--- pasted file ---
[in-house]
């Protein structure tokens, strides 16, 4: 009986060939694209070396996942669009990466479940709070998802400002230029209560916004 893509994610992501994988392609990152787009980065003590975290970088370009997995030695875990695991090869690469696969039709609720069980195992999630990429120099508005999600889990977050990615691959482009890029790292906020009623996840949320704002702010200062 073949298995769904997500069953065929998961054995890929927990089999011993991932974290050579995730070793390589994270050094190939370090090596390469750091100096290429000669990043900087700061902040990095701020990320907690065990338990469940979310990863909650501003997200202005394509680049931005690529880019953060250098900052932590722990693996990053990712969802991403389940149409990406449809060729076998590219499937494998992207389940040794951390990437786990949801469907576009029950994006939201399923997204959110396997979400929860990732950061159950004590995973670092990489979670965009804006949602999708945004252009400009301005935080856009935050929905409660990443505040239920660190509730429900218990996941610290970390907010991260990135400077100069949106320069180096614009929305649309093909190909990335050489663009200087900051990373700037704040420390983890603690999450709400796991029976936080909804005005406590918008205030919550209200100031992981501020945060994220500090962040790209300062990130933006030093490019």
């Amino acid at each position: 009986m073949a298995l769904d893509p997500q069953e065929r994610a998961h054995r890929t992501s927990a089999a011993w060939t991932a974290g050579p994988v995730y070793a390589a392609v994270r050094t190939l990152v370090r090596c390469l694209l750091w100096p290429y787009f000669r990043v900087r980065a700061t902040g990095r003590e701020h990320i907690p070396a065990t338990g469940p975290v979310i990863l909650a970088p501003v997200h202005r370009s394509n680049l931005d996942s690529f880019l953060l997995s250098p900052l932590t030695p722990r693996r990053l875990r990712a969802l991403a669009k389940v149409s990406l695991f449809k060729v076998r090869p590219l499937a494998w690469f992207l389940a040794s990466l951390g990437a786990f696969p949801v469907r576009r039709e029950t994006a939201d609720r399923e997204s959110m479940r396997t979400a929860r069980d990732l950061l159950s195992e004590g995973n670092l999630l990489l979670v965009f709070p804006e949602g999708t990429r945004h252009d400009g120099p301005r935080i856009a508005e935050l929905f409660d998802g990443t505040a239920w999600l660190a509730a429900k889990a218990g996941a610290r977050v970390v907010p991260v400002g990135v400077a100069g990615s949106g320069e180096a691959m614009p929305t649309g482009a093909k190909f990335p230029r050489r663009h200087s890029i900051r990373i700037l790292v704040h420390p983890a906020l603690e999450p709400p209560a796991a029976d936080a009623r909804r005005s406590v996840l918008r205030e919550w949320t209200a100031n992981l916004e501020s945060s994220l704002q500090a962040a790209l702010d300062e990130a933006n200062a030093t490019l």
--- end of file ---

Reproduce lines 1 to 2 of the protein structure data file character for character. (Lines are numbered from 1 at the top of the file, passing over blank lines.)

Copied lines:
[in-house]
């Protein structure tokens, strides 16, 4: 009986060939694209070396996942669009990466479940709070998802400002230029209560916004 893509994610992501994988392609990152787009980065003590975290970088370009997995030695875990695991090869690469696969039709609720069980195992999630990429120099508005999600889990977050990615691959482009890029790292906020009623996840949320704002702010200062 073949298995769904997500069953065929998961054995890929927990089999011993991932974290050579995730070793390589994270050094190939370090090596390469750091100096290429000669990043900087700061902040990095701020990320907690065990338990469940979310990863909650501003997200202005394509680049931005690529880019953060250098900052932590722990693996990053990712969802991403389940149409990406449809060729076998590219499937494998992207389940040794951390990437786990949801469907576009029950994006939201399923997204959110396997979400929860990732950061159950004590995973670092990489979670965009804006949602999708945004252009400009301005935080856009935050929905409660990443505040239920660190509730429900218990996941610290970390907010991260990135400077100069949106320069180096614009929305649309093909190909990335050489663009200087900051990373700037704040420390983890603690999450709400796991029976936080909804005005406590918008205030919550209200100031992981501020945060994220500090962040790209300062990130933006030093490019």